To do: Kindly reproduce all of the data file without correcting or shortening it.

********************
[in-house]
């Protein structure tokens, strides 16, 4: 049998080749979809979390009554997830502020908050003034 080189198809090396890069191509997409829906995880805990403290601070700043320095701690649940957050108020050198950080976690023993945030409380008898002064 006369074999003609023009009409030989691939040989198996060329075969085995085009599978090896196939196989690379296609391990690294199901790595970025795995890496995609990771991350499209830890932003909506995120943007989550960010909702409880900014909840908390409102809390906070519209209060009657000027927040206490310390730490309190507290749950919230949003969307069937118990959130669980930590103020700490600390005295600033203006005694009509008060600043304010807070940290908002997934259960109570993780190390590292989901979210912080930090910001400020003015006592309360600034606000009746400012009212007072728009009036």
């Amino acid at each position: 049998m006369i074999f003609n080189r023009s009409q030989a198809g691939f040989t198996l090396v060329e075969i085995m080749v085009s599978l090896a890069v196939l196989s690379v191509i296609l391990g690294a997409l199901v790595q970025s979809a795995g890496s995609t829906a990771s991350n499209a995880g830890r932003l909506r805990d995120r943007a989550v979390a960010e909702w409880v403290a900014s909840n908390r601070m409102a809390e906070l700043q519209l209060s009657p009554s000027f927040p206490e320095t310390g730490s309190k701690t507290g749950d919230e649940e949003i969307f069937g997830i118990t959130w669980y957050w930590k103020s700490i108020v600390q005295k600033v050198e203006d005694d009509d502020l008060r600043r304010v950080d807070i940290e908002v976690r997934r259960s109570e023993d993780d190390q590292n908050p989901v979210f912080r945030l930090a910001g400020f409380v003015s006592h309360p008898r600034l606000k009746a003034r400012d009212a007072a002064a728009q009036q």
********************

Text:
[in-house]
């Protein structure tokens, strides 16, 4: 049998080749979809979390009554997830502020908050003034 080189198809090396890069191509997409829906995880805990403290601070700043320095701690649940957050108020050198950080976690023993945030409380008898002064 006369074999003609023009009409030989691939040989198996060329075969085995085009599978090896196939196989690379296609391990690294199901790595970025795995890496995609990771991350499209830890932003909506995120943007989550960010909702409880900014909840908390409102809390906070519209209060009657000027927040206490310390730490309190507290749950919230949003969307069937118990959130669980930590103020700490600390005295600033203006005694009509008060600043304010807070940290908002997934259960109570993780190390590292989901979210912080930090910001400020003015006592309360600034606000009746400012009212007072728009009036």
């Amino acid at each position: 049998m006369i074999f003609n080189r023009s009409q030989a198809g691939f040989t198996l090396v060329e075969i085995m080749v085009s599978l090896a890069v196939l196989s690379v191509i296609l391990g690294a997409l199901v790595q970025s979809a795995g890496s995609t829906a990771s991350n499209a995880g830890r932003l909506r805990d995120r943007a989550v979390a960010e909702w409880v403290a900014s909840n908390r601070m409102a809390e906070l700043q519209l209060s009657p009554s000027f927040p206490e320095t310390g730490s309190k701690t507290g749950d919230e649940e949003i969307f069937g997830i118990t959130w669980y957050w930590k103020s700490i108020v600390q005295k600033v050198e203006d005694d009509d502020l008060r600043r304010v950080d807070i940290e908002v976690r997934r259960s109570e023993d993780d190390q590292n908050p989901v979210f912080r945030l930090a910001g400020f409380v003015s006592h309360p008898r600034l606000k009746a003034r400012d009212a007072a002064a728009q009036q």